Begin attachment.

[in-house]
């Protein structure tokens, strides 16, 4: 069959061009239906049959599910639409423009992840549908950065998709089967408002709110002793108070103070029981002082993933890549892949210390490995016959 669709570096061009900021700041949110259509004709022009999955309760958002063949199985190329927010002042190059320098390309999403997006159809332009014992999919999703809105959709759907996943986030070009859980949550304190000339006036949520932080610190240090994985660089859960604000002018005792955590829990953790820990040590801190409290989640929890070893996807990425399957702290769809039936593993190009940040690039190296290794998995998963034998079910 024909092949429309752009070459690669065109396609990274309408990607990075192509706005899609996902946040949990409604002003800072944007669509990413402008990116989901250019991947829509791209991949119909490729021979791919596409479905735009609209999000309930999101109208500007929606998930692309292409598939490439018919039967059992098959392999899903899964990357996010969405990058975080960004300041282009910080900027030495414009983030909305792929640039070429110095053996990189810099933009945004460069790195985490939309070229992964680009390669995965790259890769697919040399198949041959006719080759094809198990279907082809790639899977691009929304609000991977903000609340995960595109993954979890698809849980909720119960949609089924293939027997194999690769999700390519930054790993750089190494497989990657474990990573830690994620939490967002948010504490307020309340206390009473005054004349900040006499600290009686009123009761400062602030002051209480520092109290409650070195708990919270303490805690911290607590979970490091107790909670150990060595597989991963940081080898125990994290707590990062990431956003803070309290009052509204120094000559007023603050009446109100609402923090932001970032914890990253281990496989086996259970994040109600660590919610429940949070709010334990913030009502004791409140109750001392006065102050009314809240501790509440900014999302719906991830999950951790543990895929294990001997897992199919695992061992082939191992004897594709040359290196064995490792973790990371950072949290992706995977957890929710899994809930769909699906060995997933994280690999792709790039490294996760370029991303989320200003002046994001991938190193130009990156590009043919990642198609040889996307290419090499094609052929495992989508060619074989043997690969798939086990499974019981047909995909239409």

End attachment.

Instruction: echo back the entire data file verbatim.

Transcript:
[in-house]
């Protein structure tokens, strides 16, 4: 069959061009239906049959599910639409423009992840549908950065998709089967408002709110002793108070103070029981002082993933890549892949210390490995016959 669709570096061009900021700041949110259509004709022009999955309760958002063949199985190329927010002042190059320098390309999403997006159809332009014992999919999703809105959709759907996943986030070009859980949550304190000339006036949520932080610190240090994985660089859960604000002018005792955590829990953790820990040590801190409290989640929890070893996807990425399957702290769809039936593993190009940040690039190296290794998995998963034998079910 024909092949429309752009070459690669065109396609990274309408990607990075192509706005899609996902946040949990409604002003800072944007669509990413402008990116989901250019991947829509791209991949119909490729021979791919596409479905735009609209999000309930999101109208500007929606998930692309292409598939490439018919039967059992098959392999899903899964990357996010969405990058975080960004300041282009910080900027030495414009983030909305792929640039070429110095053996990189810099933009945004460069790195985490939309070229992964680009390669995965790259890769697919040399198949041959006719080759094809198990279907082809790639899977691009929304609000991977903000609340995960595109993954979890698809849980909720119960949609089924293939027997194999690769999700390519930054790993750089190494497989990657474990990573830690994620939490967002948010504490307020309340206390009473005054004349900040006499600290009686009123009761400062602030002051209480520092109290409650070195708990919270303490805690911290607590979970490091107790909670150990060595597989991963940081080898125990994290707590990062990431956003803070309290009052509204120094000559007023603050009446109100609402923090932001970032914890990253281990496989086996259970994040109600660590919610429940949070709010334990913030009502004791409140109750001392006065102050009314809240501790509440900014999302719906991830999950951790543990895929294990001997897992199919695992061992082939191992004897594709040359290196064995490792973790990371950072949290992706995977957890929710899994809930769909699906060995997933994280690999792709790039490294996760370029991303989320200003002046994001991938190193130009990156590009043919990642198609040889996307290419090499094609052929495992989508060619074989043997690969798939086990499974019981047909995909239409």